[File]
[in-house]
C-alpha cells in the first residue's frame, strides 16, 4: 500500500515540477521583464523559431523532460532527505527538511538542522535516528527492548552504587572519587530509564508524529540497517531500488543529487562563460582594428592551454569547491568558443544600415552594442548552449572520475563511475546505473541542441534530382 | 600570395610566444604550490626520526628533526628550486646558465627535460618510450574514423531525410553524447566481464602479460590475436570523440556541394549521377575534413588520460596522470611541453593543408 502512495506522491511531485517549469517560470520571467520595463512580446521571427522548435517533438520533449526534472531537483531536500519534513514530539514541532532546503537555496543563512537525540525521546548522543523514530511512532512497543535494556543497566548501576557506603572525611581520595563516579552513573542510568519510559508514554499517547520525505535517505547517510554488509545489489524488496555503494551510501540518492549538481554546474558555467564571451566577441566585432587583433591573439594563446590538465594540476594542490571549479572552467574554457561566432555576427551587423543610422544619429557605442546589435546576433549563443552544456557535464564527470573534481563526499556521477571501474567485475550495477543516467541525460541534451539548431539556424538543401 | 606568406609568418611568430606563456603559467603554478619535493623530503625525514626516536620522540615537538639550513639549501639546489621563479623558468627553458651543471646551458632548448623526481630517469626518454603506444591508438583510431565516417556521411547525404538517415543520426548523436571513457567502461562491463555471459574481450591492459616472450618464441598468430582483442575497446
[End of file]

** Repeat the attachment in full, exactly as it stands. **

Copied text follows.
[in-house]
C-alpha cells in the first residue's frame, strides 16, 4: 500500500515540477521583464523559431523532460532527505527538511538542522535516528527492548552504587572519587530509564508524529540497517531500488543529487562563460582594428592551454569547491568558443544600415552594442548552449572520475563511475546505473541542441534530382 | 600570395610566444604550490626520526628533526628550486646558465627535460618510450574514423531525410553524447566481464602479460590475436570523440556541394549521377575534413588520460596522470611541453593543408 502512495506522491511531485517549469517560470520571467520595463512580446521571427522548435517533438520533449526534472531537483531536500519534513514530539514541532532546503537555496543563512537525540525521546548522543523514530511512532512497543535494556543497566548501576557506603572525611581520595563516579552513573542510568519510559508514554499517547520525505535517505547517510554488509545489489524488496555503494551510501540518492549538481554546474558555467564571451566577441566585432587583433591573439594563446590538465594540476594542490571549479572552467574554457561566432555576427551587423543610422544619429557605442546589435546576433549563443552544456557535464564527470573534481563526499556521477571501474567485475550495477543516467541525460541534451539548431539556424538543401 | 606568406609568418611568430606563456603559467603554478619535493623530503625525514626516536620522540615537538639550513639549501639546489621563479623558468627553458651543471646551458632548448623526481630517469626518454603506444591508438583510431565516417556521411547525404538517415543520426548523436571513457567502461562491463555471459574481450591492459616472450618464441598468430582483442575497446